Home — So Different, So Appealing, curated by Chon Noriega (director of UCLA’s Chicano Studies Research Center and Adjunct Curator at LACMA), Mari Carmen Ramírez (Director of the International Center for the Arts of the Americas at the Museum of Fine Arts, Houston), and Pilar Tompkins Rivas (Director of the Vincent Prince Art Museum at East Los Angeles College), is the first of numerous shows in the region that will appear under the rubric Pacific Standard Time: LA/LA (Latin America/Los Angeles), funded, in part, by the Getty Foundation.
For the curators, “home” is a broad concept that encompasses various notions, which they’ve organized into eight sections that cover a period of six decades and feature forty Latino and Latin American artists. If these titled sections suggest an instrumentalized view of the word “home” for different artists in various Latino and Latin American communities, the curators see it more as an open dialogue, sometimes seeking out contradictory notions and chronological anomalies in the same sections. The viewer does not need to studiously connect the images, videos, and constructions in each section to their broader group descriptions to make sense of the show. In fact, I would suggest that first-time visitors simply wander through the numerous galleries and one hundred-plus artworks without reading the introductory wall texts, and then read the texts on a return visit — an art lover will want to return.
The sections are useful for underscoring different aspects of home, from the socio-economic and geographic to the emotional and imaginative. Argentinian artist Guillermo Kuitca’s “Le Sacre” (1992), in which forty-five child-size mattresses are affixed to wooden frames with brass legs and painted with detailed maps of various locations around the world, is featured in the third section, “Mapping Home,” which uses maps and floor plans to combine geography with domestic interiors and furnishings. “Le Sacre” grew out of an earlier work of an apartment floor plan, but, despite the obvious use of the bed, it is unclear whether the maps painted upon them reflect Kuitca’s own sense of home, or simply project notions of travel and border. Are these places where Kuitca has lived or traveled, or just places he might wish (or wish not) to visit?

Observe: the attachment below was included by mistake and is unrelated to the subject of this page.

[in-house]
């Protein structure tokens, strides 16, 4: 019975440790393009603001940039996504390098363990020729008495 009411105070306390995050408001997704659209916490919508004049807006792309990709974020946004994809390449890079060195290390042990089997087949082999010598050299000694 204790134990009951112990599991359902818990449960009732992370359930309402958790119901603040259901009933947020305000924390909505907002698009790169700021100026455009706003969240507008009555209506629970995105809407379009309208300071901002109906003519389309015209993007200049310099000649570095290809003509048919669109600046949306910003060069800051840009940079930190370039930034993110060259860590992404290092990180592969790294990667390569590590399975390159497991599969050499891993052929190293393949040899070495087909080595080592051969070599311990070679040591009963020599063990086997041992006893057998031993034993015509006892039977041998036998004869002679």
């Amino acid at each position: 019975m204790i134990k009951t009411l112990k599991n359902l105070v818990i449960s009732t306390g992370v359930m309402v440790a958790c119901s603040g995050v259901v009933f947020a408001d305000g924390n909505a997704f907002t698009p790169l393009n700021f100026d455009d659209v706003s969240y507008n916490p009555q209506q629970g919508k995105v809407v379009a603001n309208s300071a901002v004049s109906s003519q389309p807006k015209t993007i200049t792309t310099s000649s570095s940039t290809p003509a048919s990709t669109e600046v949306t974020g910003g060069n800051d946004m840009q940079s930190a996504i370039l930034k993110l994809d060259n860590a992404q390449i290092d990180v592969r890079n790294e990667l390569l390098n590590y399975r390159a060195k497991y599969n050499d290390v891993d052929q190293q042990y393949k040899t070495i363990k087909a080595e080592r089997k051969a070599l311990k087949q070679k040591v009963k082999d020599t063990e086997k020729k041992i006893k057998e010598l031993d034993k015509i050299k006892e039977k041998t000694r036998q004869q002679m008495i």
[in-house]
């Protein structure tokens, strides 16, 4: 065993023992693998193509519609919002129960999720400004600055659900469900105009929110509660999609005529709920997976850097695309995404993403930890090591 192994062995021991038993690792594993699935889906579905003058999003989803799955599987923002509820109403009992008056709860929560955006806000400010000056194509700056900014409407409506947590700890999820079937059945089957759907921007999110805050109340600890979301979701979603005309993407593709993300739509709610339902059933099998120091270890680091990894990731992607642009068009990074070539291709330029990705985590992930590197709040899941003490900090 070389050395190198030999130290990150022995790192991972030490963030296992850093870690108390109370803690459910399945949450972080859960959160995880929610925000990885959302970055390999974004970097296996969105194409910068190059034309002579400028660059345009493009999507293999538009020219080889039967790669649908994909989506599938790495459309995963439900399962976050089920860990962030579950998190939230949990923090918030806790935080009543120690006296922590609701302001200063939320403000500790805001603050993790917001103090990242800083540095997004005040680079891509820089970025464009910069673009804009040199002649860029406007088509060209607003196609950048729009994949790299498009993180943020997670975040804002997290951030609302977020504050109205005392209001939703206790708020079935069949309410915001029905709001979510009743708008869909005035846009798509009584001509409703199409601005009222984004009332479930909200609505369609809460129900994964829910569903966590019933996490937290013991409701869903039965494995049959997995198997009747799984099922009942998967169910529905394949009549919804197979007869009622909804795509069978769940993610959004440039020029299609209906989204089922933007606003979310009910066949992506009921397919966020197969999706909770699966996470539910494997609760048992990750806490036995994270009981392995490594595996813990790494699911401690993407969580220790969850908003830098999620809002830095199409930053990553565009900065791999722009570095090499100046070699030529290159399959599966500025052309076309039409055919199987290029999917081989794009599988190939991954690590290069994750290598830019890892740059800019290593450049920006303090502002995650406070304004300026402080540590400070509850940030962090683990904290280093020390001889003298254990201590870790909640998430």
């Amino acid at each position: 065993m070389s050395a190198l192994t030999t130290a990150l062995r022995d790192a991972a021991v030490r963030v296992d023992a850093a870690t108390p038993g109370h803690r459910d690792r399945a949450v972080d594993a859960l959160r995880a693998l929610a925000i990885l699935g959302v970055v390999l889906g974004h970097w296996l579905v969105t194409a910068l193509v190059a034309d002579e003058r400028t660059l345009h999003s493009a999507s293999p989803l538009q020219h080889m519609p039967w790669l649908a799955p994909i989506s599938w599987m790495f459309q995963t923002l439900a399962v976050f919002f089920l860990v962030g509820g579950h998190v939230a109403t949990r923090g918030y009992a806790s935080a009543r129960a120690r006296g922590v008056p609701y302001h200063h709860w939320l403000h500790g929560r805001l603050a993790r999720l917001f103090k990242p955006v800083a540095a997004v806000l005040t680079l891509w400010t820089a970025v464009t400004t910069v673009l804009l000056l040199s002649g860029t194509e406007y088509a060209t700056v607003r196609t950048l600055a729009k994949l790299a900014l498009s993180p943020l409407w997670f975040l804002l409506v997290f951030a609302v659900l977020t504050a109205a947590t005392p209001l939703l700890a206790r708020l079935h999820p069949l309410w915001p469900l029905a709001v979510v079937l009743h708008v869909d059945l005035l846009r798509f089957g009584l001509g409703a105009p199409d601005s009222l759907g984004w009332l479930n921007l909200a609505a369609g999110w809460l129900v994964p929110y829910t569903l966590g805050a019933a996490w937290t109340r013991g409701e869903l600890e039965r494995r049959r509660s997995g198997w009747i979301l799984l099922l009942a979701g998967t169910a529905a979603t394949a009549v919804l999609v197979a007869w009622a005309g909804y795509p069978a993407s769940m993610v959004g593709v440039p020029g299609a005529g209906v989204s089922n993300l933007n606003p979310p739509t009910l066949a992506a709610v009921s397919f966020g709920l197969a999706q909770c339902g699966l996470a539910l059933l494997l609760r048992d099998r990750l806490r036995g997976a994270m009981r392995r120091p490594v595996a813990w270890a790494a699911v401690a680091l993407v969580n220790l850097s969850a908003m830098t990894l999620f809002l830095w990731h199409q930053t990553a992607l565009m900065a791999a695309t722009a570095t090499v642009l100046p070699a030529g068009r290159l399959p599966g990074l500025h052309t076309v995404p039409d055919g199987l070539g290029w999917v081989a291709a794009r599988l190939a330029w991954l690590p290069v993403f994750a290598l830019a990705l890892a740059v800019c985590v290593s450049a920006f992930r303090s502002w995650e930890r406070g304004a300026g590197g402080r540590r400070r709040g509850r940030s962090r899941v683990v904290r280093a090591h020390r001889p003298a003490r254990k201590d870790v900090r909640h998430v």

Mexican-born artist Livia Corona Benjamin’s awe-inspiring photographs 47,547 Houses (2000) and 10,000 300 Square Foot Homes (2009) representing public housing developments for former agricultural workers in Mexico, mostly constructed under Vicente Fox’s presidency, fit well into the first section, devoted to “Model Homes” and focused on the single-family home as a symbol of the economic, social, and psychological consequences of what the curators describe as the “utopian American Dream.” Yet in their utter and endless conformity, seemingly stretching for miles into the horizon, they might equally be at home in section two, “Archeology of the Home,” concerning art that transforms and deconstructs domestic objects and spaces into sculptures and paintings; the repetition of generic homes in these intensely colored photos creates the illusion of artistic creation — it is difficult to imagine this massive construction of low-income homes as being real, even if it exists in real space.
“Excision” (2012), a slice of a cement-and-plaster wall and wood furniture by Columbian artist Leyla Cárdenas’ construction of cement, plaster, wire, and wood is included in “Archeology of the Home,” yet we might also ponder whether this isn’t a kind of “recycled home” (section four), exploring the tensions between debris and domesticity, or even an aspect of a “troubled homeland” (section seven) since the remnants of domesticity are in this case so distorted, as if presenting an after image of threatened domesticity.